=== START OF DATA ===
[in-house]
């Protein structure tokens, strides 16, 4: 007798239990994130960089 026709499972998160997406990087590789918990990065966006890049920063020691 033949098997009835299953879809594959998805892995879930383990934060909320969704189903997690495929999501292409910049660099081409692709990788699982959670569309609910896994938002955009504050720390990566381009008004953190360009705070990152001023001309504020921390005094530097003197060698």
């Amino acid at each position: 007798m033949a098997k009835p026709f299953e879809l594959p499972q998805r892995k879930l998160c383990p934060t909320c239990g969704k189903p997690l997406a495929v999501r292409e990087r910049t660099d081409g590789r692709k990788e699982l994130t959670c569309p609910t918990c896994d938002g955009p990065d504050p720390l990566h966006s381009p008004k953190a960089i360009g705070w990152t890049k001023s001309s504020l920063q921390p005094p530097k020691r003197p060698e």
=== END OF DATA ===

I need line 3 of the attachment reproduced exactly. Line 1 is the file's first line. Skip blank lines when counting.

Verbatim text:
């Amino acid at each position: 007798m033949a098997k009835p026709f299953e879809l594959p499972q998805r892995k879930l998160c383990p934060t909320c239990g969704k189903p997690l997406a495929v999501r292409e990087r910049t660099d081409g590789r692709k990788e699982l994130t959670c569309p609910t918990c896994d938002g955009p990065d504050p720390l990566h966006s381009p008004k953190a960089i360009g705070w990152t890049k001023s001309s504020l920063q921390p005094p530097k020691r003197p060698e």